The Dog Park: Tips For Your Dog (and You) to Have the Best Experience

Isn’t it great how our dogs seem to sense when it's time to visit the dog park? You grab the embroidered dog collar and leash, your furry best friend hops into the car, and the excitement is over the top. A trip to the park is the perfect opportunity for your dog to socialize with other dogs and run and play. We want to make sure your trip to the dog park is a success - for both you and your dog.


Do I even have the kind of dog that will do well at the dog park?

Before even considering making a trip to the dog park, you must ask yourself a few questions. Should my dog go without a leash? Will my dog be safe in the dog park environment? If your dog loves to socialize, is trained, and can follow simple commands, then your dog is ideally suited for an off-leash dog park. However, a collar is a necessity, and a personalized, embroidered dog collar is even better. That way, if your dog does happen to wander off, your pet will always have contact information with them.

Dog Park Tip #1:  Does your dog behave while on a leash?

If your dog tends to overreact to other dogs while on a leash, then you will most likely have to invest in some training hours before your dog can be safe without the cute embroidered leash you take when it’s time for a W-A-L-K. Barking, lunging, pulling and whining are all signs of inappropriate responses when your dog sees another dog on a leash. Your dog needs to learn to be calm and non-reactive when he sees another dog or is approached by another dog. When two dogs meet, they should be able to curb their intensity and refrain from jumping and clawing. Calm sniffing, on the other hand, is perfectly fine.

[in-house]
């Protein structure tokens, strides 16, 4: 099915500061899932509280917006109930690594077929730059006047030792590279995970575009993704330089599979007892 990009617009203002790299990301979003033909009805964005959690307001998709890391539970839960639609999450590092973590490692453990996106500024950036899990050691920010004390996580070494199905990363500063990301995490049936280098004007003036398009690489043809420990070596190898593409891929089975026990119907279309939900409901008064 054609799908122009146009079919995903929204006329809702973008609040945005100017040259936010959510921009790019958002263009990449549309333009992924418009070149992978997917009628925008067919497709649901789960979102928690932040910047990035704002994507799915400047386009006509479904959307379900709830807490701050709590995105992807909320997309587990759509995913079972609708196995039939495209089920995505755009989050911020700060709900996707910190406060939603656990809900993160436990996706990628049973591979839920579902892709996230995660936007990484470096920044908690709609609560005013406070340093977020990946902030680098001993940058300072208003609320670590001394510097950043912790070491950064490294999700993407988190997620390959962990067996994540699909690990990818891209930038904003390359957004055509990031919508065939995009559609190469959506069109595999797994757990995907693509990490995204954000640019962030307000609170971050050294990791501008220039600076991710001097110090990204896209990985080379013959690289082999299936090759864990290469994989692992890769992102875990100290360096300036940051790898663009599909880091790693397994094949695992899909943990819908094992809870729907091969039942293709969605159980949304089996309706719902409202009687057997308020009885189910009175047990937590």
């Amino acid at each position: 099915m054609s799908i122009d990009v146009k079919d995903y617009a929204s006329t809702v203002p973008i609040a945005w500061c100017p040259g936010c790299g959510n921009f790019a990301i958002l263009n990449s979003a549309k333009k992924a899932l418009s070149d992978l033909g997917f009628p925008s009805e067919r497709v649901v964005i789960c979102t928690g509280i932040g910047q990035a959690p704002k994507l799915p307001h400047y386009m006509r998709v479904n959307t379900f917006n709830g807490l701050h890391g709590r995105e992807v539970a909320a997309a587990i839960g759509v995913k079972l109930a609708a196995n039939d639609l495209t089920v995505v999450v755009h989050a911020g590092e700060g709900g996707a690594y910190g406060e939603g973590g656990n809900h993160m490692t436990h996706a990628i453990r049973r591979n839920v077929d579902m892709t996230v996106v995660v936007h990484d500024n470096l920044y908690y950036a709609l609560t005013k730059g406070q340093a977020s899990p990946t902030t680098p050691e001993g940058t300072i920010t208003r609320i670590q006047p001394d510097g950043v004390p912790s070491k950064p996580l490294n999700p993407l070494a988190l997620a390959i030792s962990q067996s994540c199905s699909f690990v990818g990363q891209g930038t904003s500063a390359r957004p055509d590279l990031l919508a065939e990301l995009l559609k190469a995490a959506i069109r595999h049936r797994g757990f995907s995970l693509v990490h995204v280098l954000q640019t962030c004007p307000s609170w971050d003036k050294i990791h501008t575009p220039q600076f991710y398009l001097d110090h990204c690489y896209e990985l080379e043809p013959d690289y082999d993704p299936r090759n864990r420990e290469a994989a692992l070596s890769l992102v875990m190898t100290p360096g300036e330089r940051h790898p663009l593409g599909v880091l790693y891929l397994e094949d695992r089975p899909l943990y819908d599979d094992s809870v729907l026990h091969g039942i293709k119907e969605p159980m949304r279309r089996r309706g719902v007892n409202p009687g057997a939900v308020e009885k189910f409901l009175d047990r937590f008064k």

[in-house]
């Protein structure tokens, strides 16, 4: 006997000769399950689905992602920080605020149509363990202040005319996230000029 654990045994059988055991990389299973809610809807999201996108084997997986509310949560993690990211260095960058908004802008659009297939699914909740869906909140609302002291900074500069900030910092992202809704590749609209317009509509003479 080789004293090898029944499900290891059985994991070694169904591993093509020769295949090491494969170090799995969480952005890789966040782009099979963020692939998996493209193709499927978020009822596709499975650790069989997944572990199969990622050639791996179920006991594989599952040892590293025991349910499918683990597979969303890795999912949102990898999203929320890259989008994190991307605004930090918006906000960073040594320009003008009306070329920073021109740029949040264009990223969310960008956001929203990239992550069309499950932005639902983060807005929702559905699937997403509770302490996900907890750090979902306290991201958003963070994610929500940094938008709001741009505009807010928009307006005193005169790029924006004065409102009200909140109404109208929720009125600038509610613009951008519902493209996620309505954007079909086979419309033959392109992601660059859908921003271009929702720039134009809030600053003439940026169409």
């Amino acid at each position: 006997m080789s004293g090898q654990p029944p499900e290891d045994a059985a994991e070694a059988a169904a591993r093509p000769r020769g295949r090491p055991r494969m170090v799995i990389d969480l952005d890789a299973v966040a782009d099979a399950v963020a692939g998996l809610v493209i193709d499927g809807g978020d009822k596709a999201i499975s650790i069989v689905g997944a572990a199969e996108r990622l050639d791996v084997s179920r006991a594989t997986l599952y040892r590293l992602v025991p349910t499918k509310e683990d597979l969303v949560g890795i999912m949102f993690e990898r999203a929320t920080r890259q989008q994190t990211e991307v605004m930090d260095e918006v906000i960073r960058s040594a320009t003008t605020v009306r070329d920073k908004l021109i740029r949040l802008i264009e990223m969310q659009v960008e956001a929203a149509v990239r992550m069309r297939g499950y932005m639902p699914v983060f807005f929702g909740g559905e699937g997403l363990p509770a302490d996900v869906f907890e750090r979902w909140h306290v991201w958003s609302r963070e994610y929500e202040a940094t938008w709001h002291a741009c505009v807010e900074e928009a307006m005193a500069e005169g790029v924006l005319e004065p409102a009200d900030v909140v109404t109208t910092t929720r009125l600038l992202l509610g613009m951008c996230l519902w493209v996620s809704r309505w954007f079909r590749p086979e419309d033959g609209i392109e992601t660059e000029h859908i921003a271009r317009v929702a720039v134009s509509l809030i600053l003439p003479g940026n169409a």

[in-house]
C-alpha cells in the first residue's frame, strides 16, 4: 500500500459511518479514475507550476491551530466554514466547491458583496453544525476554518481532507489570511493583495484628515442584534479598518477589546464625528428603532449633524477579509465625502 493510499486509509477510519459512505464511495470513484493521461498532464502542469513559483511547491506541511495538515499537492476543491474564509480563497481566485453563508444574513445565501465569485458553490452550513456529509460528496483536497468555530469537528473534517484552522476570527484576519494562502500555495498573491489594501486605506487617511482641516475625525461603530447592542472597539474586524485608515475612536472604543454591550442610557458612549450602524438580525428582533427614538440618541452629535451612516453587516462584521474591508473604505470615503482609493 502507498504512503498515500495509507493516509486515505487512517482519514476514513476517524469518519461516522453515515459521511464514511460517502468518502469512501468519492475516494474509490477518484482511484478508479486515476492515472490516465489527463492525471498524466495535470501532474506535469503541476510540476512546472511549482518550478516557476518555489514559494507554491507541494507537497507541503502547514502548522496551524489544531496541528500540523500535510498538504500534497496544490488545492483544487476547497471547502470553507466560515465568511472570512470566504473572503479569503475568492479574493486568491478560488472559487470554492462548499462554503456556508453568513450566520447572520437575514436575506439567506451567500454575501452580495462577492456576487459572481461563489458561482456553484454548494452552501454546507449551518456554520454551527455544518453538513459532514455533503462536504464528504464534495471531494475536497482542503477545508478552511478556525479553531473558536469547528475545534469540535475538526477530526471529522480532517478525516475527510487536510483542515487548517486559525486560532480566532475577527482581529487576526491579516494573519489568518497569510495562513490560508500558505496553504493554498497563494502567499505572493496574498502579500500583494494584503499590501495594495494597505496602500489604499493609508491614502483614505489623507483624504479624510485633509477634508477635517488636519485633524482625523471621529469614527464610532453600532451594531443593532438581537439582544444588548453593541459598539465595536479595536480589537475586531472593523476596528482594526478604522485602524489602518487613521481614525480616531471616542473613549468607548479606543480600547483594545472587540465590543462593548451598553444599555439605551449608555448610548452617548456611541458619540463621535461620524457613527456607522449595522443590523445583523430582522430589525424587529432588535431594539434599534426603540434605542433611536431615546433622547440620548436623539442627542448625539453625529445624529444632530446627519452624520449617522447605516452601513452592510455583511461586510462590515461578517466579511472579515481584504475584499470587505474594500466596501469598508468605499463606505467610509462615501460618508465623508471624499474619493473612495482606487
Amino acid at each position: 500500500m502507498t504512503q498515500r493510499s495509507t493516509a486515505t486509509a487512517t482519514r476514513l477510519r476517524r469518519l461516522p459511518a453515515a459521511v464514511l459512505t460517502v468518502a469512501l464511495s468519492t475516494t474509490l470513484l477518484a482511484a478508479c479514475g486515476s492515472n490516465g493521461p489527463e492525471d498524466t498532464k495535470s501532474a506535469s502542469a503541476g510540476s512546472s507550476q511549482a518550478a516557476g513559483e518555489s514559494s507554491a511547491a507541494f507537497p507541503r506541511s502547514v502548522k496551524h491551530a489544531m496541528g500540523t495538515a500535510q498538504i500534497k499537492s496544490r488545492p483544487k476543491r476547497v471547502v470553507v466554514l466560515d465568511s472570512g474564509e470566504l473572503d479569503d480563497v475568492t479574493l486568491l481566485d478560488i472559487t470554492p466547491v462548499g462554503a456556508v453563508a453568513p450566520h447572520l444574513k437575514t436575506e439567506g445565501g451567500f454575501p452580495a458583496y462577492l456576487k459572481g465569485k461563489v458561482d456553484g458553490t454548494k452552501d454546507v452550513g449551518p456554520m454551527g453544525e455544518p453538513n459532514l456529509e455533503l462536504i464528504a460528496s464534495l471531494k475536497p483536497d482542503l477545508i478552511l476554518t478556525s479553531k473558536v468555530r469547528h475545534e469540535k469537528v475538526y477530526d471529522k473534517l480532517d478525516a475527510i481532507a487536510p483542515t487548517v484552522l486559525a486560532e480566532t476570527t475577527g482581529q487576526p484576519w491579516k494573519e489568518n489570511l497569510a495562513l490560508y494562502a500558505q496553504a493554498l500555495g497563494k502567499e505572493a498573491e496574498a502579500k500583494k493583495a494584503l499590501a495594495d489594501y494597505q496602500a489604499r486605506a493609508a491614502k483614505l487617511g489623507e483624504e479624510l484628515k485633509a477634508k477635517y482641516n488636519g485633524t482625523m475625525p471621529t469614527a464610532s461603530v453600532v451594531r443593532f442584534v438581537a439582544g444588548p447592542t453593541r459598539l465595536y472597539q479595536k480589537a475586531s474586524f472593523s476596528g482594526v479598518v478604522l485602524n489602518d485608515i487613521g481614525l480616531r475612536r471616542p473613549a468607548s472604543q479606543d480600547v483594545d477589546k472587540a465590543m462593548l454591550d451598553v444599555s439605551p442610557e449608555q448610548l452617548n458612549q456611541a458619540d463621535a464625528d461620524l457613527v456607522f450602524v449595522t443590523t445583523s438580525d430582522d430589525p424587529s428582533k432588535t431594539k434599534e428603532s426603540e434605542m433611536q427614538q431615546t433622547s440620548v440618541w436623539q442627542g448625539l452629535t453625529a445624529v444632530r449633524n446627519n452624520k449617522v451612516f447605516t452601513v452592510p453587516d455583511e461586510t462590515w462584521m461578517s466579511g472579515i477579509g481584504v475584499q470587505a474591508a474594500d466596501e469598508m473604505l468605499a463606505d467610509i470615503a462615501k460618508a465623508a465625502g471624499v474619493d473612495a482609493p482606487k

Dog Park Tip #2: Introducing your dog to other leashed dogs first.

If two dogs are introduced on leashes, you can step in and intervene if either one displays too much aggression. This reminds your dog that you are the one in control and he will rely on you to resolve any problems. Show your dog that you want him to introduce himself to playmates. You don’t want to put your dog in any danger, just in case the other dog is a bit too intense or angry.

Preparation is key. Proper training is probably the most important skill your dog can have before heading to a dog park. Investing in a proper, top-rated dog collar and leash set will help your training exponentially. Even better, a stylish embroidered dog collar and leash set will set your dog apart from the rest!


If your dog isn’t trained, letting them run without a leash could be disastrous. It could include behaviors that challenge other dogs, like humping, sniffing, and toy stealing. This will, no doubt, end up with two dogs fighting. The scariest of all unwanted behaviors is a dog that bolts off his leash and runs.

If your dog isn’t properly trained, he may get too excited, and being leash-free could pose a problem. He may just take off running once he is let loose. And he thinks it’s a game when you chase after him. All in all, it’s a bad situation all around. Not only could he put himself in danger by running out in the street, but he could scare others with his overly excitable approach and uncontrolled energy.

Let’s explore how to control an excited dog when at the dog park.

Dog Park Tip #3: Practice makes perfect.

The goal is for your dog to sit calmly and quietly once you take their embroidered leash off. You should have all the control and your dog should not move until you say it is okay. Once he can sit and stay on your command indoors, it will be time to practice outside.

Dog Park Tip #4: Now practice in a fenced in area.